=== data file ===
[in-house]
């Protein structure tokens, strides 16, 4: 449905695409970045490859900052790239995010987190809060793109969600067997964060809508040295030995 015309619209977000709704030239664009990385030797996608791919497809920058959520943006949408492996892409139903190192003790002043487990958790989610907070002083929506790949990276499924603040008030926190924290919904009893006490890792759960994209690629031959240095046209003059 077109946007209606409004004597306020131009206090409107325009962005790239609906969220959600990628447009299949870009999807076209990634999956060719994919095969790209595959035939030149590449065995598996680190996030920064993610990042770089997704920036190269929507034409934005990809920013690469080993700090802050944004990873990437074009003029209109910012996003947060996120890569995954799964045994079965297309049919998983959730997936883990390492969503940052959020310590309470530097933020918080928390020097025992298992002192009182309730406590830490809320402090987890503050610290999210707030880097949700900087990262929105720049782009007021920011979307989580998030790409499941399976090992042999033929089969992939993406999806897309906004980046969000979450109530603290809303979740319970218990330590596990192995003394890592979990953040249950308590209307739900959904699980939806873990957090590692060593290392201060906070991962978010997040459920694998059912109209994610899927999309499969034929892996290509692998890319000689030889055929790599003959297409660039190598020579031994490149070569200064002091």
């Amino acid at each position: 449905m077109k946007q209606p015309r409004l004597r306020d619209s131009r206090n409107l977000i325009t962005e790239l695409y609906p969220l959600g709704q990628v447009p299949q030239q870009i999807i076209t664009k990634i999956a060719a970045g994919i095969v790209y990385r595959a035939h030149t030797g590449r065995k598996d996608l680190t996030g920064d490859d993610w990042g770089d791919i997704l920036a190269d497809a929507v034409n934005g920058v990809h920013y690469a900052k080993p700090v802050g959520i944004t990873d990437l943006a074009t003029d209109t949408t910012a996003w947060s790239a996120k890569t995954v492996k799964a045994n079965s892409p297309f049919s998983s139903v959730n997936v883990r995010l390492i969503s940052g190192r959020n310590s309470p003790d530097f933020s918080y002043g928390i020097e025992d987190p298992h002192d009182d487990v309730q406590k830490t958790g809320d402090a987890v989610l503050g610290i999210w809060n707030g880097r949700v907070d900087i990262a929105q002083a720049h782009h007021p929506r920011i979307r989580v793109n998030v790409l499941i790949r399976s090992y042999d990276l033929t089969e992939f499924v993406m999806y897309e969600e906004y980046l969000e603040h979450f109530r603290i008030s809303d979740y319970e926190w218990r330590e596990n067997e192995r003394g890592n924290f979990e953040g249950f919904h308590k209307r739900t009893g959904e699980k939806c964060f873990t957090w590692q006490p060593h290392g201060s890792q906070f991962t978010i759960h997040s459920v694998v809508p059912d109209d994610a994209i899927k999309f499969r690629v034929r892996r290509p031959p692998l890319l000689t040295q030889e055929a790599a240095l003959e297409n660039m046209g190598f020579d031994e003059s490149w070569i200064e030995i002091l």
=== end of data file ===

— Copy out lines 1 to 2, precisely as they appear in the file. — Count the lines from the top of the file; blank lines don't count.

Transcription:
[in-house]
């Protein structure tokens, strides 16, 4: 449905695409970045490859900052790239995010987190809060793109969600067997964060809508040295030995 015309619209977000709704030239664009990385030797996608791919497809920058959520943006949408492996892409139903190192003790002043487990958790989610907070002083929506790949990276499924603040008030926190924290919904009893006490890792759960994209690629031959240095046209003059 077109946007209606409004004597306020131009206090409107325009962005790239609906969220959600990628447009299949870009999807076209990634999956060719994919095969790209595959035939030149590449065995598996680190996030920064993610990042770089997704920036190269929507034409934005990809920013690469080993700090802050944004990873990437074009003029209109910012996003947060996120890569995954799964045994079965297309049919998983959730997936883990390492969503940052959020310590309470530097933020918080928390020097025992298992002192009182309730406590830490809320402090987890503050610290999210707030880097949700900087990262929105720049782009007021920011979307989580998030790409499941399976090992042999033929089969992939993406999806897309906004980046969000979450109530603290809303979740319970218990330590596990192995003394890592979990953040249950308590209307739900959904699980939806873990957090590692060593290392201060906070991962978010997040459920694998059912109209994610899927999309499969034929892996290509692998890319000689030889055929790599003959297409660039190598020579031994490149070569200064002091």